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learn / 2015

Getting LA students to graduate: educating the whole child

Idea submitted in the My LA2050 Maker Challenge by Communities In Schools of Los Angeles

CISLA’s goal is to improve educational outcomes for underserved students at 12 schools in Los Angeles Unified School District, leading to an increase in graduation rates. Through the use of one-on-one case management and school-wide or small group interventions, we will place passionate and trained social service professionals onto school campuses every day to identify the needs – academic and non-academic - of students and offer on-site programs and referrals services that address those needs.


In what areas of Los Angeles will you be directly working?

  • Central LA
  • East LA
  • South LA
  • Westside
  • LAUSD

How do you plan to use these resources to make change?

  • Engage residents and stakeholders
  • Expand a pilot or a program

How will your proposal improve the following “Learn” metrics?

  • District-wide graduation rates
  • HS student proficiency in English & Language Arts and Math
  • Student education pipeline (an integrated network of pre-schools, K-12 institutions, and higher education systems that prepares students for seamless transitions between high school, higher ed
  • Suspension and expulsion rates (Dream Metric)
  • Students perceived sense of safety at and on the way to school (Dream Metric)

Describe in greater detail how you will make LA the best place to learn.

With 80% of students in LAUSD living at or below the federal poverty line, many students do not have the resources they need to be successful. Even the highest-quality teachers and the most state-of-the-art technology cannot effectively educate a child who is missing school, arrives hungry, or is experiencing the effects of unaddressed trauma. This is evidenced in the fact that only 77% of LAUSD students graduated from high school in 2014.

CISLA is helping to change the way children are educated in our city through an evidence-based and data-driven approach: addressing social-emotional needs first, so that students are equipped to learn. We start by focusing on underserved, high-poverty communities that are struggling to keep students in school. We assess their schools’ greatest overall barriers to student achievement, such as gang involvement, cyberbullying, or a simple lack of basic things like food and clothing, and we hire Site Coordinators – passionate and trained social service professionals – to create on-campus initiatives and broker resources to address these barriers.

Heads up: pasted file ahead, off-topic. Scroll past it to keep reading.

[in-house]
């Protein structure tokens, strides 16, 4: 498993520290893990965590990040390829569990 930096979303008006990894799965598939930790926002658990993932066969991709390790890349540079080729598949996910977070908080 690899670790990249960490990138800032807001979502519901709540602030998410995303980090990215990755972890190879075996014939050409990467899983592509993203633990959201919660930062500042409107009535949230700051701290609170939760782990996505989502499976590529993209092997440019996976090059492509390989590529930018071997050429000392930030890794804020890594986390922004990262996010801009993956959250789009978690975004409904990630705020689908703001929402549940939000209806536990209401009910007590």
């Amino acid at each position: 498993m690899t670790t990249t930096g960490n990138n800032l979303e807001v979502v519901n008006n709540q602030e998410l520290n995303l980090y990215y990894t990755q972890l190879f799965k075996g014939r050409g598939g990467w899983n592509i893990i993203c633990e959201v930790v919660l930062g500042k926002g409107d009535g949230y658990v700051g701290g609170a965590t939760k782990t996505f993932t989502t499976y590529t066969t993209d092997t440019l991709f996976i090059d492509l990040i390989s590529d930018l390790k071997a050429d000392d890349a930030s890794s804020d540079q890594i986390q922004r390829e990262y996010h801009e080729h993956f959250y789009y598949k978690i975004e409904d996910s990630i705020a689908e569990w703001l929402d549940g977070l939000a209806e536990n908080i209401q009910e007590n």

In addition to implementing school-wide programming at each school, our Site Coordinators also seek out the 5-10% of students who need the most support and offer them individualized case management – continual, one-on-one guidance and a listening ear throughout the entire school year. Our Site Coordinators meet students where they are, working with them, their families, and their teachers to do whatever it takes to ensure that they stay in school and succeed.

CISLA’s approach has been proven to work. We have a four-year graduation rate of 92%, and throughout the 2014-2015 school year:

  • We served over 17,000 students with school-wide supports
  • We served 1,900 students most at risk of dropping out with individualized, one-on-one case management.
  • 95% of case-managed seniors graduated in 2015
  • 70% of case-managed eighth graders culminated in 2015
  • 75% of case-managed students reduced their number of behavioral infractions
  • 56% of case-managed students improved their grades
  • 62% of students improved their attendance rates

Funds from this grant will help us to place four full time Site Coordinators in underserved schools this year, where they will provide hundreds of students with the personalized support they need to focus on their education and stay on track to graduate.

Please explain how you will evaluate your work.

We measure our success by the progress our students make toward 8th grade culmination and high school graduation. This progress correlates directly with improvements in attendance, behavior, and coursework. A 2010 Johns Hopkins University study found that students who present at 6th grade with poor attendance, behavior, or coursework – known as Early Warning Indicators – are less likely to graduate high school. We also know that as students transition from middle to high school, aptitude in the areas of confidence, stress, and motivation is very important, so we employ Success Highways resiliency assessments at the beginning and end of each year. CISLA uses an off-track/on-track system to identify the most at-risk students and to measure their progress. Improvements in attendance, behavior, and coursework as well as improved results in resiliency are key interim success measures as we support students on the pathway toward eighth grade culmination and high school graduation.

How can the LA2050 community and other stakeholders help your proposal succeed?

  • Money (financial capital)
  • Publicity/awareness (social capital)
  • Community outreach
  • Network/relationship support